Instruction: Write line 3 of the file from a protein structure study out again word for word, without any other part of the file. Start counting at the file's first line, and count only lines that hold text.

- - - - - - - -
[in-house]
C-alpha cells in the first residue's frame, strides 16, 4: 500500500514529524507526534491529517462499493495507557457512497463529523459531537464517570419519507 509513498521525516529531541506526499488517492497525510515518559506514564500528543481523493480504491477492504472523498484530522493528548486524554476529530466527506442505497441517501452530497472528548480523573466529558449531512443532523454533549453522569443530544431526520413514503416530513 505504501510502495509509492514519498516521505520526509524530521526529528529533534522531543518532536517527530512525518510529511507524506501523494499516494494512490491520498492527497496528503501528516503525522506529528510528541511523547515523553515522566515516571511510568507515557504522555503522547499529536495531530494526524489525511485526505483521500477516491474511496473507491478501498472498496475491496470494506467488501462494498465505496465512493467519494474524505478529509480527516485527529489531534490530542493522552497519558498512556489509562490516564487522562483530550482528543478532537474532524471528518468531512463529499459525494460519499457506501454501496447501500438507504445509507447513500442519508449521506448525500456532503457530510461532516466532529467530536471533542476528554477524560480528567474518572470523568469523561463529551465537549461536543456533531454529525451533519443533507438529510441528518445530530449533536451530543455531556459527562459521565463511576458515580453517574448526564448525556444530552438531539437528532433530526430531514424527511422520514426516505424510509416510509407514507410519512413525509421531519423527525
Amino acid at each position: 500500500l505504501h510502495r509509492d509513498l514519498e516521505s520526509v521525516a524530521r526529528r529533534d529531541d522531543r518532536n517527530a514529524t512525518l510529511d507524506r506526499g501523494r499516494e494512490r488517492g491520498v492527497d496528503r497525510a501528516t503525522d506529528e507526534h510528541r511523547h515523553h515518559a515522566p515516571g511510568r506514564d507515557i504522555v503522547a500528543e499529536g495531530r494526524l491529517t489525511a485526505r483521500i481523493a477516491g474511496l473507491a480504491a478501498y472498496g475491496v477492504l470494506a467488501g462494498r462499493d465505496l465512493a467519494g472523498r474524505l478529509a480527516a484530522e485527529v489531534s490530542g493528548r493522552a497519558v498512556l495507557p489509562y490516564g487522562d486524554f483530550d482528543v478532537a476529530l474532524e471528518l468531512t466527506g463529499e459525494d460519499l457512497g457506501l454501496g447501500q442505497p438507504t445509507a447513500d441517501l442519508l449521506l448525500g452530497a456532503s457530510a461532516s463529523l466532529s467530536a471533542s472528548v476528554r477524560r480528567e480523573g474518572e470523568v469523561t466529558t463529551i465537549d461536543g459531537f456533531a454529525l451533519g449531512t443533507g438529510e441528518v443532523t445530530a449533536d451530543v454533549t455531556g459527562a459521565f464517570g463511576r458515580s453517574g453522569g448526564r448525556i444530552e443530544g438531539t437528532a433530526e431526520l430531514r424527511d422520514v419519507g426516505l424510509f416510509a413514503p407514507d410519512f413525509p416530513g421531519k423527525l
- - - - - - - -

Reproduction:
Amino acid at each position: 500500500l505504501h510502495r509509492d509513498l514519498e516521505s520526509v521525516a524530521r526529528r529533534d529531541d522531543r518532536n517527530a514529524t512525518l510529511d507524506r506526499g501523494r499516494e494512490r488517492g491520498v492527497d496528503r497525510a501528516t503525522d506529528e507526534h510528541r511523547h515523553h515518559a515522566p515516571g511510568r506514564d507515557i504522555v503522547a500528543e499529536g495531530r494526524l491529517t489525511a485526505r483521500i481523493a477516491g474511496l473507491a480504491a478501498y472498496g475491496v477492504l470494506a467488501g462494498r462499493d465505496l465512493a467519494g472523498r474524505l478529509a480527516a484530522e485527529v489531534s490530542g493528548r493522552a497519558v498512556l495507557p489509562y490516564g487522562d486524554f483530550d482528543v478532537a476529530l474532524e471528518l468531512t466527506g463529499e459525494d460519499l457512497g457506501l454501496g447501500q442505497p438507504t445509507a447513500d441517501l442519508l449521506l448525500g452530497a456532503s457530510a461532516s463529523l466532529s467530536a471533542s472528548v476528554r477524560r480528567e480523573g474518572e470523568v469523561t466529558t463529551i465537549d461536543g459531537f456533531a454529525l451533519g449531512t443533507g438529510e441528518v443532523t445530530a449533536d451530543v454533549t455531556g459527562a459521565f464517570g463511576r458515580s453517574g453522569g448526564r448525556i444530552e443530544g438531539t437528532a433530526e431526520l430531514r424527511d422520514v419519507g426516505l424510509f416510509a413514503p407514507d410519512f413525509p416530513g421531519k423527525l